There is too little international adoption from India
Recent media reports cite the National Commission for Protection of Child Rights (NCPCR) describing the state of affairs at “Apna Ghar”, a shelter home in Rohtak, Haryana, as “sickening” and “shocking”. Sexual abuse and even forced abortion were apparently common in the shelter home. This depressing state of affairs is not uncommon across orphanages in India. In 2009 the Times of India reported that physical abuse of children had been rife in Delhi’s Arya orphanage. Indeed a search of news stories on this issue comes up with wrenching accounts of how the most vulnerable group in society is treated by its nominal caregivers and protectors.
Expectedly, there are a host of laws, commissions and agencies designed to protect orphans, abandoned and street children. The Juvenile Justice (Care & Protection of Children) Act was passed in 2000. Adoption centres are supposed to register under this act, but most do not and operate illegally, with the high transaction costs of compliance with yet another part of the regulatory state an undoubted barrier. Under the Commission for Protection of Child Rights Act (CPCRA), 2005, eight states (Delhi, Goa, Sikkim, Maharashtra, Karnataka, Madhya Pradesh, Rajasthan and Assam) have set up commissions to protect child rights. Unsurprisingly, protecting children does not appear to be the only criteria for appointment to these bodies. Recently commenting on the molestation of three minor girls of a government-aided orphanage, a member of the Karnataka State Commission for Protection of Child Rights admonished the media for blowing it out of proportion since the issue was “not as serious a crime as murder”.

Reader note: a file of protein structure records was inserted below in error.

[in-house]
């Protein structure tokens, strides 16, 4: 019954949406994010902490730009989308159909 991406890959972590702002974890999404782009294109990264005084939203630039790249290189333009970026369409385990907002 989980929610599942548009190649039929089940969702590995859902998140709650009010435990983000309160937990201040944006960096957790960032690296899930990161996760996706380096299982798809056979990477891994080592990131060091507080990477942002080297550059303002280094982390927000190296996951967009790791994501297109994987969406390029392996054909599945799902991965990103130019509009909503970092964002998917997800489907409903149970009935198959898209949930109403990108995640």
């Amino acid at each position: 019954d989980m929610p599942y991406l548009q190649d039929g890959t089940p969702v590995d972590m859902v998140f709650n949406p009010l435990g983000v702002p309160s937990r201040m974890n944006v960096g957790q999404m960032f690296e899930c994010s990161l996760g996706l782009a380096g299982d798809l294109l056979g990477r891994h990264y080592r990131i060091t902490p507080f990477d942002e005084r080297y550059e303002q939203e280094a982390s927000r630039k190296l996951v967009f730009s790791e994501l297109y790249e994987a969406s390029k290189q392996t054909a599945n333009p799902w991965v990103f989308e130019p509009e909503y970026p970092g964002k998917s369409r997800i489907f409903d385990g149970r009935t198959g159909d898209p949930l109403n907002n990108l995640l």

In 2009-10 the Ministry of Women and Child Development introduced the Integrated Child Protection Scheme (ICPS), aimed at children in need of care and protection. Under this scheme financial assistance is provided to states for children’s homes, adoption agencies and shelters for children in need of care and protection. A new autonomous body under the Ministry of Women & Child Development – Central Adoption Resource Authority (CARA) – was created to regulate in-country and inter-country adoptions with elaborate guidelines for declaring a child legally free for adoption, detailed home study reports to assess the suitability of parents to adopt, a final adoption order passed by a competent court, and post-adoption follow-up by adoption agencies for period of two years after adoption. For an overseas family seeing to adopt from India, following these guidelines scrupulously would result in financial costs between $50,000-100,000. The most recent guidelines also give greater priority to domestic adoption with the ratio for in-country vis-à-vis inter-country adoption made 80:20 (in place of the earlier 50:50).
Given the sheer scale of the problem (rough estimates of street children alone in India exceed half a million), it is an ethical puzzle is why India has been so reluctant to facilitate international adoption from the country. Between 2007 and 2010 there were a total of 2,850 inter-country adoptions from India – averaging just over 700 a year, and just over a fifth of all adoptions in India over the same period (12,841). In 2011, there were just 226 adoptions by US-based families from India. International adoptions from most East Asian countries (China, South Korea and Vietnam) are far greater than from India – and even a cursory glance at human development indicators for children would indicate that this is not because these countries care less about their children than India does.